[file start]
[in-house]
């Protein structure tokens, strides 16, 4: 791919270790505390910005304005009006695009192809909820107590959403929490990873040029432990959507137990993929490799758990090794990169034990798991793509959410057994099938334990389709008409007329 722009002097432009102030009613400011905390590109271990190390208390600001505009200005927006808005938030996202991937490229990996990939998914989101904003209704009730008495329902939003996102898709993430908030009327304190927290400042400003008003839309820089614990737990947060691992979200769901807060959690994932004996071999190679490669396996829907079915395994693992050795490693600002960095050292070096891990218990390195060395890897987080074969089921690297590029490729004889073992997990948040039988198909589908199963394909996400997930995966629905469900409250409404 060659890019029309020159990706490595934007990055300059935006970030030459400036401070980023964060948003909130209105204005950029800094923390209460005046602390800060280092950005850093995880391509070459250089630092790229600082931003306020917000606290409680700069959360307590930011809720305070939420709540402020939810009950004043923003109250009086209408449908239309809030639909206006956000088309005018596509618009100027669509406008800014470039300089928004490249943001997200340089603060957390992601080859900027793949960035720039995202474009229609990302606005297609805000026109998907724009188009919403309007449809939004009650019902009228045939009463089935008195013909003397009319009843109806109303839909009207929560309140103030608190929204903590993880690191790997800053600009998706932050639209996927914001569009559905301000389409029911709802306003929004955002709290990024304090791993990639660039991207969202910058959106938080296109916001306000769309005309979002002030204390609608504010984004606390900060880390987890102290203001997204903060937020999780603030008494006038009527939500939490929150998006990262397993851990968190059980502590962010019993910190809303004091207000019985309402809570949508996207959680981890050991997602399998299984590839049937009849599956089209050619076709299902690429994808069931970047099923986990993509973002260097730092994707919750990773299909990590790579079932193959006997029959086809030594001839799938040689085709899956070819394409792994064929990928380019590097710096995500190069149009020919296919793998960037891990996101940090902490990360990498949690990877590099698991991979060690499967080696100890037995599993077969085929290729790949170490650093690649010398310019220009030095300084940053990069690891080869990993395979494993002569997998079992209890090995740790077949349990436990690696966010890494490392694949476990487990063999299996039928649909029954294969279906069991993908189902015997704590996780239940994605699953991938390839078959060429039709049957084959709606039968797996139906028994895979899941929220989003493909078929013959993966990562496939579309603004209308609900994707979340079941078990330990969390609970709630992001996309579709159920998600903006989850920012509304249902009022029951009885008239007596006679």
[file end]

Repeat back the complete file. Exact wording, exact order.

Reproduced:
[in-house]
């Protein structure tokens, strides 16, 4: 791919270790505390910005304005009006695009192809909820107590959403929490990873040029432990959507137990993929490799758990090794990169034990798991793509959410057994099938334990389709008409007329 722009002097432009102030009613400011905390590109271990190390208390600001505009200005927006808005938030996202991937490229990996990939998914989101904003209704009730008495329902939003996102898709993430908030009327304190927290400042400003008003839309820089614990737990947060691992979200769901807060959690994932004996071999190679490669396996829907079915395994693992050795490693600002960095050292070096891990218990390195060395890897987080074969089921690297590029490729004889073992997990948040039988198909589908199963394909996400997930995966629905469900409250409404 060659890019029309020159990706490595934007990055300059935006970030030459400036401070980023964060948003909130209105204005950029800094923390209460005046602390800060280092950005850093995880391509070459250089630092790229600082931003306020917000606290409680700069959360307590930011809720305070939420709540402020939810009950004043923003109250009086209408449908239309809030639909206006956000088309005018596509618009100027669509406008800014470039300089928004490249943001997200340089603060957390992601080859900027793949960035720039995202474009229609990302606005297609805000026109998907724009188009919403309007449809939004009650019902009228045939009463089935008195013909003397009319009843109806109303839909009207929560309140103030608190929204903590993880690191790997800053600009998706932050639209996927914001569009559905301000389409029911709802306003929004955002709290990024304090791993990639660039991207969202910058959106938080296109916001306000769309005309979002002030204390609608504010984004606390900060880390987890102290203001997204903060937020999780603030008494006038009527939500939490929150998006990262397993851990968190059980502590962010019993910190809303004091207000019985309402809570949508996207959680981890050991997602399998299984590839049937009849599956089209050619076709299902690429994808069931970047099923986990993509973002260097730092994707919750990773299909990590790579079932193959006997029959086809030594001839799938040689085709899956070819394409792994064929990928380019590097710096995500190069149009020919296919793998960037891990996101940090902490990360990498949690990877590099698991991979060690499967080696100890037995599993077969085929290729790949170490650093690649010398310019220009030095300084940053990069690891080869990993395979494993002569997998079992209890090995740790077949349990436990690696966010890494490392694949476990487990063999299996039928649909029954294969279906069991993908189902015997704590996780239940994605699953991938390839078959060429039709049957084959709606039968797996139906028994895979899941929220989003493909078929013959993966990562496939579309603004209308609900994707979340079941078990330990969390609970709630992001996309579709159920998600903006989850920012509304249902009022029951009885008239007596006679």